Monday, July 19, 2004

Natural Family Planning, Part II

A bit more about the Natural Family Planning (NFP) group of birth control methods mentioned in my last NFP post.

What are the NFP methods?






How do NFP methods work?

The methods in this group work by relying on sexual techniques (continuous abstinence, outercourse, and coital technique), fertility indicators (fertility awareness methods), or breastfeeding (lactational amenorrhea) to prevent pregnancy.

The sexual technique methods prevent insemination (the deposition of sperm in or near the vagina). The man avoids ejaculation, or ejaculation in or near the vagina.

The fertility awareness methods prevent insemination (or fertilization). First, you identify the fertile period of the monthly cycle with the aid of fertility indicators. Second, you either abstain from sexual intercourse (periodical abstinence) or you use a back-up method during that period of time.

The lactational amenorrhea method prevents ovulation by taking advantage of the hormonal changes that happen during breastfeeding.

In this post, let's take a closer look at the sexual technique methods.

Review of sexual technique methods.

• Continuous Abstinence

This birth control method relies on sexual behavior to avoid pregnancy. It involves complete and continuous abstinence from any form of sexual activity. Obviously, since no sexual activity occurs, insemination is prevented.

The 1st year failure rate is 0% with perfect use. The typical-use rate is unknown.

• Outercourse

This birth control method also relies on sexual behavior to avoid pregnancy. It involves complete avoidance of vaginal-penile intercourse and engaging only in other types of sexual activity (mutual masturbation, oral intercourse, frottage [body rubbing], etc.). Because ejaculation does not occur in or near the vaginal area, insemination is prevented.

There are no published studies on this method's efficacy.

• Coital Techniques

The methods in this group rely on correctly performing a sexual technique to avoid pregnancy.

Coitus Interruptus (CI)

"Interrupted" vaginal-penile intercourse is the main method in this group. Other names used for this method: withdrawal or "pulling out". CI requires the man to withdraw his erect penis from the vagina just before he is about to ejaculate (climax). He then ejaculates outside of the vagina (ideally, as far away from the woman's external genital area as possible). Because sperm is not released in or near the vagina insemination is prevented.

The 1st year failure rate is 4% with perfect use, and 27% with typical use.

Coitus Reservatus (Coitus Prolongatus)

"Reserved" or "prolonged" intercourse requires the man to consciously try to refrain from ejaculating altogether. The penis is maintained erect in the vagina for the duration without ever ejaculating. The act of intercourse ends with the spontaneous or induced flaccidity of the penis (loss of erection), without ejaculation ever taking place at all, inside or outside the vagina.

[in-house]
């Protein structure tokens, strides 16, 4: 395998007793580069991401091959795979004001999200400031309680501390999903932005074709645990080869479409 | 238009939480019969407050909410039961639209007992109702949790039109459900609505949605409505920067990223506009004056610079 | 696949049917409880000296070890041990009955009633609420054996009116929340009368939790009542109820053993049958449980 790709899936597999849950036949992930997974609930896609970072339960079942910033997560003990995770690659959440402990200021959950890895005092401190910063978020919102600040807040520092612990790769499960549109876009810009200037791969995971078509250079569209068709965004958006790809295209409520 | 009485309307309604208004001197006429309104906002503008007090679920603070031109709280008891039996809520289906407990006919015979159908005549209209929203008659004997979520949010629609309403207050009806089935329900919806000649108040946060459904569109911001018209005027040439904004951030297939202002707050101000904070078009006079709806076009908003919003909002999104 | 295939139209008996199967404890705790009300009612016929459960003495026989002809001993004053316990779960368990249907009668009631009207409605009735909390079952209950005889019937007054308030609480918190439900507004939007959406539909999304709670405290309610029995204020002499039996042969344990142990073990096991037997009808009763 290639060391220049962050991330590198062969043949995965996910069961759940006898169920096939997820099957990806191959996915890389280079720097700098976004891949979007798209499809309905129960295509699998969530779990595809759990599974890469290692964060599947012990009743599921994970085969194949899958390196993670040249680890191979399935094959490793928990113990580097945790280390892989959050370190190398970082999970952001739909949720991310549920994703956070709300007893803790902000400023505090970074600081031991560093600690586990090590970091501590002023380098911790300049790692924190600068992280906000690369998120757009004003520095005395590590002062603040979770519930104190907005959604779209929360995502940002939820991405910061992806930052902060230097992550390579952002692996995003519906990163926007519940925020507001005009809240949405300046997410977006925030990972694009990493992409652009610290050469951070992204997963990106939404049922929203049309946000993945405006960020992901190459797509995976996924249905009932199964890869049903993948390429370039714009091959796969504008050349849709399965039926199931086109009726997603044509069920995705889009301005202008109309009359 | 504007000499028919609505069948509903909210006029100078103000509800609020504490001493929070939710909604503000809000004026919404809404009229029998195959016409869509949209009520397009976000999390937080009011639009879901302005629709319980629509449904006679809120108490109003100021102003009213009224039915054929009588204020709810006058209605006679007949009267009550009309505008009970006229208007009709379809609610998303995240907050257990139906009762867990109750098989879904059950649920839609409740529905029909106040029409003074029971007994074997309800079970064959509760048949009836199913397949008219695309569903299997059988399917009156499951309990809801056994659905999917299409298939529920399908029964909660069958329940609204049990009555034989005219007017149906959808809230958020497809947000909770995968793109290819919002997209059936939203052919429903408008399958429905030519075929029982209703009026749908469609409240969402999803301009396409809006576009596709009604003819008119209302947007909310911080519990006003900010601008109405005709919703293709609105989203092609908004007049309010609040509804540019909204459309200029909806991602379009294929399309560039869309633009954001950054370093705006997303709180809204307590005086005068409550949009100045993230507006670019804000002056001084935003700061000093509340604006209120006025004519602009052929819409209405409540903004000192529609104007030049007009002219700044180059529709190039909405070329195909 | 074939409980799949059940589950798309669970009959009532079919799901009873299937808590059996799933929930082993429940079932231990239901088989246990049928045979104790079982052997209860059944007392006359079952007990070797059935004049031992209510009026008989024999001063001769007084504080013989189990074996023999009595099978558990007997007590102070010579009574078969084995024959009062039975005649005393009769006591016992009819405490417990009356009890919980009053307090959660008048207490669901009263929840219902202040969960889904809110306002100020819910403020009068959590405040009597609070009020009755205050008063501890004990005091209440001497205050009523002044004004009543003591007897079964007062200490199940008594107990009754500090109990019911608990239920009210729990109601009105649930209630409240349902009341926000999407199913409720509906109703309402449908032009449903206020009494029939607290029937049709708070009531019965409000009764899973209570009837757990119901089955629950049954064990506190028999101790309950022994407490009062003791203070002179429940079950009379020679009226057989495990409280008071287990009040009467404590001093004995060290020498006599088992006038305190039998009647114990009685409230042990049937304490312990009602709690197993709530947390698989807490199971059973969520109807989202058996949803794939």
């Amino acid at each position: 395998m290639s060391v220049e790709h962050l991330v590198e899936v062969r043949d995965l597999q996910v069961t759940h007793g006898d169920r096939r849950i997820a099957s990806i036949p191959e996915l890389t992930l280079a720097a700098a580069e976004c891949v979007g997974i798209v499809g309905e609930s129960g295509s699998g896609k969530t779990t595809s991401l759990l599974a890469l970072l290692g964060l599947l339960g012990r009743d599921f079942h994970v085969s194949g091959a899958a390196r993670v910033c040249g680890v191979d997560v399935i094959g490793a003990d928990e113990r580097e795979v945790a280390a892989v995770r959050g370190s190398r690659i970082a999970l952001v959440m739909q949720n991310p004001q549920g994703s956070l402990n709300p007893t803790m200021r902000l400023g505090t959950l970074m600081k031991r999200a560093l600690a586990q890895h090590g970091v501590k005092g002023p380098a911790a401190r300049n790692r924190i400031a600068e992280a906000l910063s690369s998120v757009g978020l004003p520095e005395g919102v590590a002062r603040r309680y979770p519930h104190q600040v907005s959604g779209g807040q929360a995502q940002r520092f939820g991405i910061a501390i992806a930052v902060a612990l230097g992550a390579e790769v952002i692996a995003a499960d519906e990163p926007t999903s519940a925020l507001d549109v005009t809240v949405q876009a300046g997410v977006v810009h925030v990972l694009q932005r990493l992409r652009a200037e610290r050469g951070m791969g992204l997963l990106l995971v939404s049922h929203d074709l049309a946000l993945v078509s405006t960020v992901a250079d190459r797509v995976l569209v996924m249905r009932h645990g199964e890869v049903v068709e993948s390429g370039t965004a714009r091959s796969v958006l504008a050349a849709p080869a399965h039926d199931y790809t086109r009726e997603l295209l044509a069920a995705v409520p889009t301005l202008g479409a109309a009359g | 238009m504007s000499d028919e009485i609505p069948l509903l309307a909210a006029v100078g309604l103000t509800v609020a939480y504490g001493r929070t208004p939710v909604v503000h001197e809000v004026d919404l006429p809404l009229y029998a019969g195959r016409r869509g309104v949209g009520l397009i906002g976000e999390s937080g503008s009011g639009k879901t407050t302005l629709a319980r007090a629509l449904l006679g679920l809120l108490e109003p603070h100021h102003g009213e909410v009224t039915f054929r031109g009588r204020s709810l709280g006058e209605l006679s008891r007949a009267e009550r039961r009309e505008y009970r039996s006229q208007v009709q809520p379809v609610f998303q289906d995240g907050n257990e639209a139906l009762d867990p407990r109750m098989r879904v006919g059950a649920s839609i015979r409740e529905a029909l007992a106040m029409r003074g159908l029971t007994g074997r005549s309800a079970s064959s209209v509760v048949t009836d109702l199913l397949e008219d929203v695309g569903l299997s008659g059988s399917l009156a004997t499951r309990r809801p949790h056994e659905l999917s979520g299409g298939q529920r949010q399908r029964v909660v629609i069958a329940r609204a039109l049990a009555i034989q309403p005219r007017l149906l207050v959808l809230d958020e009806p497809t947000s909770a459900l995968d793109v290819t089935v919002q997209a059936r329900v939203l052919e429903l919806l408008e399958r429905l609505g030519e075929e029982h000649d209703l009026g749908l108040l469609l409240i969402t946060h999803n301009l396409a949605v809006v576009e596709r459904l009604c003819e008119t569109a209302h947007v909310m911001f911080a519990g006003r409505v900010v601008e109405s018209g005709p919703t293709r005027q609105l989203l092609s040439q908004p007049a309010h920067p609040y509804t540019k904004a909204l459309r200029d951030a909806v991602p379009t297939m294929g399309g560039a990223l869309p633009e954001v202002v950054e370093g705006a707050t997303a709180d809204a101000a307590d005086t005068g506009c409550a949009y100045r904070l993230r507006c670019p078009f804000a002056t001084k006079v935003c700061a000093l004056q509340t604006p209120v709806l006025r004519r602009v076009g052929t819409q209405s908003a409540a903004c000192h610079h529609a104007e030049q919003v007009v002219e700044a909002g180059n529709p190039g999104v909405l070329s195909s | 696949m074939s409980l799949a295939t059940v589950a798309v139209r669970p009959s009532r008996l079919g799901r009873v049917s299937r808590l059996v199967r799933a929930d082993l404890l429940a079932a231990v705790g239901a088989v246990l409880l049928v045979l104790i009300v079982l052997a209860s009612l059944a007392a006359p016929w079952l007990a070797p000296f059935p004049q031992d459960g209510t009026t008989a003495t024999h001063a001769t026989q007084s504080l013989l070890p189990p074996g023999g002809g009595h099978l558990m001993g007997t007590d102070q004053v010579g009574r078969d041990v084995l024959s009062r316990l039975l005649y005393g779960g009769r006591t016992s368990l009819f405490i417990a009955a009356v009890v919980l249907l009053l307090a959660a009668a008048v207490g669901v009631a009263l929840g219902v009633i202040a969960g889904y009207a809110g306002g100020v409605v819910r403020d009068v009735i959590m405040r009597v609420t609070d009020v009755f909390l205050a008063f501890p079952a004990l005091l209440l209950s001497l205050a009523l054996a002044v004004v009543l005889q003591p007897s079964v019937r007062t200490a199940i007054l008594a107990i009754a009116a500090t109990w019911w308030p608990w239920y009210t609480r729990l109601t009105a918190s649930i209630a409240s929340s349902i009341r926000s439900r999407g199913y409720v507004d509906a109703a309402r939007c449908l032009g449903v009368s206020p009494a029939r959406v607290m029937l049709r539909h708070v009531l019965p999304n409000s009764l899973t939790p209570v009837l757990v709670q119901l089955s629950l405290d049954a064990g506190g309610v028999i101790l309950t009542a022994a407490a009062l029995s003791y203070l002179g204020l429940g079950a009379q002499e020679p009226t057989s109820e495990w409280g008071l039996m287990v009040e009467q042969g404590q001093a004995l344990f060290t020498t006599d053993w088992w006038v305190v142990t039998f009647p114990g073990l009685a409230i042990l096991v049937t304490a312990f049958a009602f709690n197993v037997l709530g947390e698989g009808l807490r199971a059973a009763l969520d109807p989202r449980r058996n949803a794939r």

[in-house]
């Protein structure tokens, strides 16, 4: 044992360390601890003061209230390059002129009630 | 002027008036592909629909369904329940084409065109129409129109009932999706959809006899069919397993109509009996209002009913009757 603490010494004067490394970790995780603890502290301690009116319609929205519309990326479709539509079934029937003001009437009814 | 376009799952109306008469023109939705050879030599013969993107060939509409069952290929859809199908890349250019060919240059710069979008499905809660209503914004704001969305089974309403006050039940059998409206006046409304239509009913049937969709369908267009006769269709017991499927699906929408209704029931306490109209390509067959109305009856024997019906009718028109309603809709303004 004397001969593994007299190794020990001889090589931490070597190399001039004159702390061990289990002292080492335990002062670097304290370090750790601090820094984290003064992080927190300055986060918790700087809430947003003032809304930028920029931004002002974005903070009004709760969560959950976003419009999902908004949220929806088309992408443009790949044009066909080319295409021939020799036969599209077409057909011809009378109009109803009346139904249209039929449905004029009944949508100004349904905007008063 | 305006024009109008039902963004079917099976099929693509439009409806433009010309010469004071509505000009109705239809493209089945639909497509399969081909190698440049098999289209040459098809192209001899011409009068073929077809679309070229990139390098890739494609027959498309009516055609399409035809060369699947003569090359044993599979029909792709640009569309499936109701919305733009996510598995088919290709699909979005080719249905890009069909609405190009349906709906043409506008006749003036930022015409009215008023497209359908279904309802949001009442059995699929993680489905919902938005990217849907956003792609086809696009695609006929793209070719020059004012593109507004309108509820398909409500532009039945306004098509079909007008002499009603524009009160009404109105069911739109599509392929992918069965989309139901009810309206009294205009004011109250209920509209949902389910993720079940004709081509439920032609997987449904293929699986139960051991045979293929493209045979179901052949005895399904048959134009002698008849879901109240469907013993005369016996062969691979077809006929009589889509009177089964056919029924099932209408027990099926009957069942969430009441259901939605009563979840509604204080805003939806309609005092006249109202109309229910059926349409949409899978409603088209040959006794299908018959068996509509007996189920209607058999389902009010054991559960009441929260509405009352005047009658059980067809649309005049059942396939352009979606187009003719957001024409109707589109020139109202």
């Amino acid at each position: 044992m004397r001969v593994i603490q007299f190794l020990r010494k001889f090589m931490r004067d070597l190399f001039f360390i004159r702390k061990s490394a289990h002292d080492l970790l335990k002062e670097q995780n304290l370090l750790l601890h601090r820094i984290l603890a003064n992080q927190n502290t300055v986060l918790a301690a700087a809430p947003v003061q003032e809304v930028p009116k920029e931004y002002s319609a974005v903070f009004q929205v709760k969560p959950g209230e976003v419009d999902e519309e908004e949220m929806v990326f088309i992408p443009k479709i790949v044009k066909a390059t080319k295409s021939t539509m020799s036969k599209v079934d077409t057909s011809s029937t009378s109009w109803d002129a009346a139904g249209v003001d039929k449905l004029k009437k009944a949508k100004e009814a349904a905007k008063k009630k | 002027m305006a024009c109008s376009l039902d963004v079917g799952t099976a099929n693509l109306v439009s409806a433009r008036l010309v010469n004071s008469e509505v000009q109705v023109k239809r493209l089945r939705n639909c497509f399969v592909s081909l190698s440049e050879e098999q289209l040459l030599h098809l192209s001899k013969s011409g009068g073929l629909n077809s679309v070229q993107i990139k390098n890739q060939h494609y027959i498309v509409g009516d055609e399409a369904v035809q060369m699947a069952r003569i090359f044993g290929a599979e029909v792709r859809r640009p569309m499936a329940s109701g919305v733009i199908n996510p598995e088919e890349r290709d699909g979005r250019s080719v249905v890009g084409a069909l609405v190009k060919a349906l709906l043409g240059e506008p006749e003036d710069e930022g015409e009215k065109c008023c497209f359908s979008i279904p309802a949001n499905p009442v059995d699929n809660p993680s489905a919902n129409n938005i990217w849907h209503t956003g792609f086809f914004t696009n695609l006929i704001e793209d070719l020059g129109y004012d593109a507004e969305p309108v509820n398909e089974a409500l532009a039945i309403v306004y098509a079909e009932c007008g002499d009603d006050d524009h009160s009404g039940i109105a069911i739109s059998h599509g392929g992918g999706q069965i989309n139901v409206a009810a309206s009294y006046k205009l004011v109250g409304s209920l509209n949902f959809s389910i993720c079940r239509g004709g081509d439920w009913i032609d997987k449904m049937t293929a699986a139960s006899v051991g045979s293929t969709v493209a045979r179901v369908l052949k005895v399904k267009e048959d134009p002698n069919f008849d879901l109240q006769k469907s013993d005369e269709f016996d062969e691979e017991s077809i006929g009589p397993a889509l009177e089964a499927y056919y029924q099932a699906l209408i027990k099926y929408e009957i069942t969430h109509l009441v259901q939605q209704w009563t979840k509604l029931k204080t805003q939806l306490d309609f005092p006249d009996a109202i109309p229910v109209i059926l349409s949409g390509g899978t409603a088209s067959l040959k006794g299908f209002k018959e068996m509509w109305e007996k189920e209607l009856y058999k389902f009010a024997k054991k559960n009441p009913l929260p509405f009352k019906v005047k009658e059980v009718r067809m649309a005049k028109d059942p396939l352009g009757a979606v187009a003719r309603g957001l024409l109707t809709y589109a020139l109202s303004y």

This is in contrast to CI (withdrawal) where the erect penis is withdrawn from the vagina and ejaculation does take place, away from the vaginal area.

Coitus Obstructus

"Obstructed" intercourse is a sexual technique in which the flow of the ejaculate is directed inward (inside the man's body) rather then outward (in or near the woman's vaginal area). Right before ejaculation, either the man or the woman obstructs the flow of semen through the urethra (by squeezing the base of the penis, or by firmly pressing the area between the scrotum and the anus [perineum]). This forces the semen from the ejaculate to flow back and enter the man's urinary bladder (where it is destroyed and excreted in urine).

Next installment: Fertility Awareness Methods.

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At 1:45 AM, Anonymous mensajes claro said...

The best sexual technique method and one of the most important i think is Abstinence.

At 3:27 AM, Blogger ema said...

mensajes claro,

If you mean "best" as in effective pregnancy protection, then the most you can say about abstinence is that, while we have no hard data on typical-use failure, what evidence we do have shows that this is not a very effective method.

At 12:54 AM, Anonymous Anonymous said...

Ema you are right with your comment.

Sorry if my english was bad in my first comment , i am not an english speaker bu you have an exelent blog where can i learn a lot.

At 1:35 PM, Anonymous cinetube said...

I agree with ema that Abstinence that is not a very effective method. There are better methods.

Thanks ema. I like your blog a lot because I learn when I visit your site.



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